Research | Faculty of Chemistry at the Gdańsk University of Technology

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The Laboratory is focused on molecular basis of mammalian regeneration, in particular the epigenetic aspects of regenerative potential and pharmacological stimulation of regeneration.

We use mouse models and examine transcriptomic and methylome profiles in regenerating tissues.


The latest achievement of LRB is the development and application of a novel pharmacological strategy for regenerative therapy on an animal model. This therapy is based on the combined use of an epigenetic inhibitor and a transcriptional activator leading to epigenetic de-repression of silenced genes and transcriptional inductions.

Ear hole closure

Ear pinna regeneration after combined treatment with zebularine and retinoic acid EBioMedicine 2019

The activated genes include those of pluripotency and neurogenesis. Such genes are expressed in early development and silenced in adults. We have demonstrated the effectiveness of this strategy by using zebularine as an epigenetic inhibitor of DNA methyltransferases and retinoic acid as a transcriptional activator of developmental genes. As a regeneration model, we chose the injury of ear pinna in BALB/c mice. Holes of 2 mm in diameter punched in the auricle of a normal laboratory mouse remain for life. After administration of zebularine and retinoic acid, within 3 weeks, there was a complete closure of the opening combined with regeneration of the structure of the ear pinna composite tissue..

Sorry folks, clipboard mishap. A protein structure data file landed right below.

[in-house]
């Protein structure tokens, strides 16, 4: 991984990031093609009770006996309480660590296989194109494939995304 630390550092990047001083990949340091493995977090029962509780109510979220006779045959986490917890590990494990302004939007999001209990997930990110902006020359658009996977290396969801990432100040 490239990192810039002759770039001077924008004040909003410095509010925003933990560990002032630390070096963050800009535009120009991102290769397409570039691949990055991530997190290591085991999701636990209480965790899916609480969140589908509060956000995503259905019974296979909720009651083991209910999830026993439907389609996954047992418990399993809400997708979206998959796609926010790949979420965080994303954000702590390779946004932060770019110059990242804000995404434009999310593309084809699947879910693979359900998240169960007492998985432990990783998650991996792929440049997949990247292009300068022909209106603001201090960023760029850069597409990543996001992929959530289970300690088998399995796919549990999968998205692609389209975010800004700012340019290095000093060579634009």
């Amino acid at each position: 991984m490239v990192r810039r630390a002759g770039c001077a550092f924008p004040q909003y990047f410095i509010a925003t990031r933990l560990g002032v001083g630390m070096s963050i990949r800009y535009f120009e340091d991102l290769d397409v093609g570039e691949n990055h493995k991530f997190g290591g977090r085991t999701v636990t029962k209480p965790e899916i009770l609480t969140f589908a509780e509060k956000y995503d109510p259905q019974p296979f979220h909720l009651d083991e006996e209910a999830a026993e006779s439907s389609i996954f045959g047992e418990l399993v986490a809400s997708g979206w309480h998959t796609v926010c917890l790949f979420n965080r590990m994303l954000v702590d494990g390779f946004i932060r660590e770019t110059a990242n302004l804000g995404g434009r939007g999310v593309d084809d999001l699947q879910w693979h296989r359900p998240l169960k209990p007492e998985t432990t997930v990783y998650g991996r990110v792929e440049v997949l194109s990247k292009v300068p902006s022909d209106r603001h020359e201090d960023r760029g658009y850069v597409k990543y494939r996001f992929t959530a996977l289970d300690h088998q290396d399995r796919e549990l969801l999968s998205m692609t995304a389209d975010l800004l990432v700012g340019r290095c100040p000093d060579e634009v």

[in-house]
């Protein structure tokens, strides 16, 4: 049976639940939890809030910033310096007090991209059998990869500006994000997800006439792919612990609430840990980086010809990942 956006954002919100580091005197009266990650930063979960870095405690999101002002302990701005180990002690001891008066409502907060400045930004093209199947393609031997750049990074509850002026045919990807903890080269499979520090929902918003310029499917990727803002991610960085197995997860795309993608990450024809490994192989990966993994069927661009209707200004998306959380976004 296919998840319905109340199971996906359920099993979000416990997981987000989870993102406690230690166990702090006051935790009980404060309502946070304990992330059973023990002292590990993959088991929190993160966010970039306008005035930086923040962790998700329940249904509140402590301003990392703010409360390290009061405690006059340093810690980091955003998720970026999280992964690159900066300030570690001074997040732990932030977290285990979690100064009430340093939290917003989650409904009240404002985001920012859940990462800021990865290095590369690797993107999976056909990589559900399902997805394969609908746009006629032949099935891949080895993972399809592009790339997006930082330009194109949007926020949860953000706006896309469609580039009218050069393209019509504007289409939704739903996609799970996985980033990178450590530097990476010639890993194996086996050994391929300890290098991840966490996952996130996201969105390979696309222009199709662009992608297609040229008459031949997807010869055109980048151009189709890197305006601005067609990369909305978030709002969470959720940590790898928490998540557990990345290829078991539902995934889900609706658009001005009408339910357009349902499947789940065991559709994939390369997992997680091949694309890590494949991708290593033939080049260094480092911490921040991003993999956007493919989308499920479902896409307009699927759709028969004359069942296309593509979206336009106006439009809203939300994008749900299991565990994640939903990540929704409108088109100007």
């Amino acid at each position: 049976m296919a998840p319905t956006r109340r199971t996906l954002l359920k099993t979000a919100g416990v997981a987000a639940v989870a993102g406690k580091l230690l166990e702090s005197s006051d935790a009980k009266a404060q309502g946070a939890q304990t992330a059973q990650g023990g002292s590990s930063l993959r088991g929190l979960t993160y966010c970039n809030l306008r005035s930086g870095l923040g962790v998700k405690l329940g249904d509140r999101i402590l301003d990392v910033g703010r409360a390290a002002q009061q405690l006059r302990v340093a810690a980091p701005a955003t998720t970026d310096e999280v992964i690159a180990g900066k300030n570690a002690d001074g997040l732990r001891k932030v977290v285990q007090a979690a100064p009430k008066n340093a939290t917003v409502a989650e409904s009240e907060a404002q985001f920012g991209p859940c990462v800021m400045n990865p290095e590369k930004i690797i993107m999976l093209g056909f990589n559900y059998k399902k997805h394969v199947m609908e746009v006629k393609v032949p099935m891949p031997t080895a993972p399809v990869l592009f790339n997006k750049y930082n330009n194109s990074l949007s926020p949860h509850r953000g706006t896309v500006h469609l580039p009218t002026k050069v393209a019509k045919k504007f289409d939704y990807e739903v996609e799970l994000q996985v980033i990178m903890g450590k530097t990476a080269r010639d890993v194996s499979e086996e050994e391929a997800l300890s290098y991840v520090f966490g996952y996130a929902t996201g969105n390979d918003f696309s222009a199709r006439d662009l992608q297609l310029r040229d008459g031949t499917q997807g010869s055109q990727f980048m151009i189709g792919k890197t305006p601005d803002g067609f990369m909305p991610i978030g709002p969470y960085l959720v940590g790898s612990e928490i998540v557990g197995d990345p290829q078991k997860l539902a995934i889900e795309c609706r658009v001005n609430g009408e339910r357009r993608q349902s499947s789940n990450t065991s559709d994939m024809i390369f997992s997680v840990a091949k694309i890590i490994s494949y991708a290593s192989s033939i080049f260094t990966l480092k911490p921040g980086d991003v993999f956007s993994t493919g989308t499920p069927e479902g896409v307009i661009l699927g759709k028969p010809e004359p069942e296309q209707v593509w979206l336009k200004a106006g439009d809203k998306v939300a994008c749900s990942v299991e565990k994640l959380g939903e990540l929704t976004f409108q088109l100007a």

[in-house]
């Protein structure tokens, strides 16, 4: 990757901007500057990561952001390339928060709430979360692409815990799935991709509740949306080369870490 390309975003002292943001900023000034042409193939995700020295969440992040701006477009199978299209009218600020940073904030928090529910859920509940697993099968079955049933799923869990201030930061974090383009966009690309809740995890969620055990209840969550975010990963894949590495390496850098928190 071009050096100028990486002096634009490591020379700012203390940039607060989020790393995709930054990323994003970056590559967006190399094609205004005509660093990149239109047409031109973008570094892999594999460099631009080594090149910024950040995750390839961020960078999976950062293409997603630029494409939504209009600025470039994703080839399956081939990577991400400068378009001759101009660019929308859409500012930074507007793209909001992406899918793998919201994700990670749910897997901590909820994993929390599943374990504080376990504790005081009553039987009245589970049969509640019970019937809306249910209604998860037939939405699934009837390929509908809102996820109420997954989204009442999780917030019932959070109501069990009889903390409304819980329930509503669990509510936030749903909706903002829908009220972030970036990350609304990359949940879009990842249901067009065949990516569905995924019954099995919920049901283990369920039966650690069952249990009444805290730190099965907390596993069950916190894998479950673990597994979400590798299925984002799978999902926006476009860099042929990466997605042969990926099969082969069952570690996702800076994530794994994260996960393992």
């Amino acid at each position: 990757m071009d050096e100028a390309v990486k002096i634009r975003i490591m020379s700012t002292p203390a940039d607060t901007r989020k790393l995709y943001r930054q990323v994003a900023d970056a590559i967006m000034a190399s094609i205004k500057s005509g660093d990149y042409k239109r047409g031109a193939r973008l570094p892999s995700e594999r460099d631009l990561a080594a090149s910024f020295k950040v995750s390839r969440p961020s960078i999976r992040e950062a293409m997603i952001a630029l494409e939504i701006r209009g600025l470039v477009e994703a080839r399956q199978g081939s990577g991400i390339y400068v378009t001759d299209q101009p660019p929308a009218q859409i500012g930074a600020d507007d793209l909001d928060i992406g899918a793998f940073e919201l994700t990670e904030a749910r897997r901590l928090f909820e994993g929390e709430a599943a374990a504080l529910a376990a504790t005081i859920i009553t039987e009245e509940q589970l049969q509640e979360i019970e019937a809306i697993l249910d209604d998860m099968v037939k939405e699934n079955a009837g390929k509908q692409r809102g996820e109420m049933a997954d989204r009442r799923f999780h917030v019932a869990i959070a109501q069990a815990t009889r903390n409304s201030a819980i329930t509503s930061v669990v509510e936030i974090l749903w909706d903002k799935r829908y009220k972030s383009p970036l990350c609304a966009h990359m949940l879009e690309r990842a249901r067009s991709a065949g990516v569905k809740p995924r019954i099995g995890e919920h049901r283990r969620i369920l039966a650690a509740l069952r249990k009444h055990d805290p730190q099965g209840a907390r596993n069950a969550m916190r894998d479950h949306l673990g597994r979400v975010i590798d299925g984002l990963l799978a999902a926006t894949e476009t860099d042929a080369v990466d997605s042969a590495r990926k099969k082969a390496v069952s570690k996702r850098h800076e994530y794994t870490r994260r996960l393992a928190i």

It is known that the human genome contains complete information that defines the structure and functions of organisms and that silencing of developmental genes is responsible for the decline of regenerative abilities in adult mammals. This assumption led Dr. Sachadyn to the hypothesis that temporary reversal of the epigenetic repression was possible to enhance healing potential.

Epigenetic regulation determines developmental and cell differentiation processes as well as stem cell potential. Regenerative abilities decline with development. We conjecture that transient epigenetic re-patterning could result in the temporary restoration of the regenerative capacity characteristic of embryonic and neonatal periods but repressed in adults, thus promoting tissue regeneration.

Our studies conducted in three mammalian models of regenerations: the adult MRL/MpJ mouse, the neonatal murine heart and the mouse foetal skins showed decreased methylation of developmental genes that are usually silenced in adult organisms. 


Our studies showed that complex tissue regeneration could be effectively stimulated pharmacologically in adult mammals. Patent applications have been filed to protect novel drug candidates for regenerative therapies.